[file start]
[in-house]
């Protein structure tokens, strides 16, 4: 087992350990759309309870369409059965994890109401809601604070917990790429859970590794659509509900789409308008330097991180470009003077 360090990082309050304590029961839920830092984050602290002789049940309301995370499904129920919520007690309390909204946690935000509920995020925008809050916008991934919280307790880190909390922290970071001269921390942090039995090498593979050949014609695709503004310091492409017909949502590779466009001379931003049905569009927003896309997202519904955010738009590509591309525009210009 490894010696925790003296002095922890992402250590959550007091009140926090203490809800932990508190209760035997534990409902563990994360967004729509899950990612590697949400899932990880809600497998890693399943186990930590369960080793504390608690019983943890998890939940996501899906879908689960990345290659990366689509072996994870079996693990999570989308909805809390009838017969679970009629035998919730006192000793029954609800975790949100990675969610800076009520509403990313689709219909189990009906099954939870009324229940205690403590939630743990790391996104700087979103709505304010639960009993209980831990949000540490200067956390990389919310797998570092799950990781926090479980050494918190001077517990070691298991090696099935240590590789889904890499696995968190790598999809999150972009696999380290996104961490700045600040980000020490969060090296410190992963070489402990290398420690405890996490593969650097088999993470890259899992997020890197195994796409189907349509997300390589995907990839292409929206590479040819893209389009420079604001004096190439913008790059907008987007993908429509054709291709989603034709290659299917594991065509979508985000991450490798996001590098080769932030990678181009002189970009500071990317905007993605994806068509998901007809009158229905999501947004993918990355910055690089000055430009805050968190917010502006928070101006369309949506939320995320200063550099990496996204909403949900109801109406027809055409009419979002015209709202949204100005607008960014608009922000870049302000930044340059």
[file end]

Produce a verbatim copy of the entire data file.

[in-house]
């Protein structure tokens, strides 16, 4: 087992350990759309309870369409059965994890109401809601604070917990790429859970590794659509509900789409308008330097991180470009003077 360090990082309050304590029961839920830092984050602290002789049940309301995370499904129920919520007690309390909204946690935000509920995020925008809050916008991934919280307790880190909390922290970071001269921390942090039995090498593979050949014609695709503004310091492409017909949502590779466009001379931003049905569009927003896309997202519904955010738009590509591309525009210009 490894010696925790003296002095922890992402250590959550007091009140926090203490809800932990508190209760035997534990409902563990994360967004729509899950990612590697949400899932990880809600497998890693399943186990930590369960080793504390608690019983943890998890939940996501899906879908689960990345290659990366689509072996994870079996693990999570989308909805809390009838017969679970009629035998919730006192000793029954609800975790949100990675969610800076009520509403990313689709219909189990009906099954939870009324229940205690403590939630743990790391996104700087979103709505304010639960009993209980831990949000540490200067956390990389919310797998570092799950990781926090479980050494918190001077517990070691298991090696099935240590590789889904890499696995968190790598999809999150972009696999380290996104961490700045600040980000020490969060090296410190992963070489402990290398420690405890996490593969650097088999993470890259899992997020890197195994796409189907349509997300390589995907990839292409929206590479040819893209389009420079604001004096190439913008790059907008987007993908429509054709291709989603034709290659299917594991065509979508985000991450490798996001590098080769932030990678181009002189970009500071990317905007993605994806068509998901007809009158229905999501947004993918990355910055690089000055430009805050968190917010502006928070101006369309949506939320995320200063550099990496996204909403949900109801109406027809055409009419979002015209709202949204100005607008960014608009922000870049302000930044340059």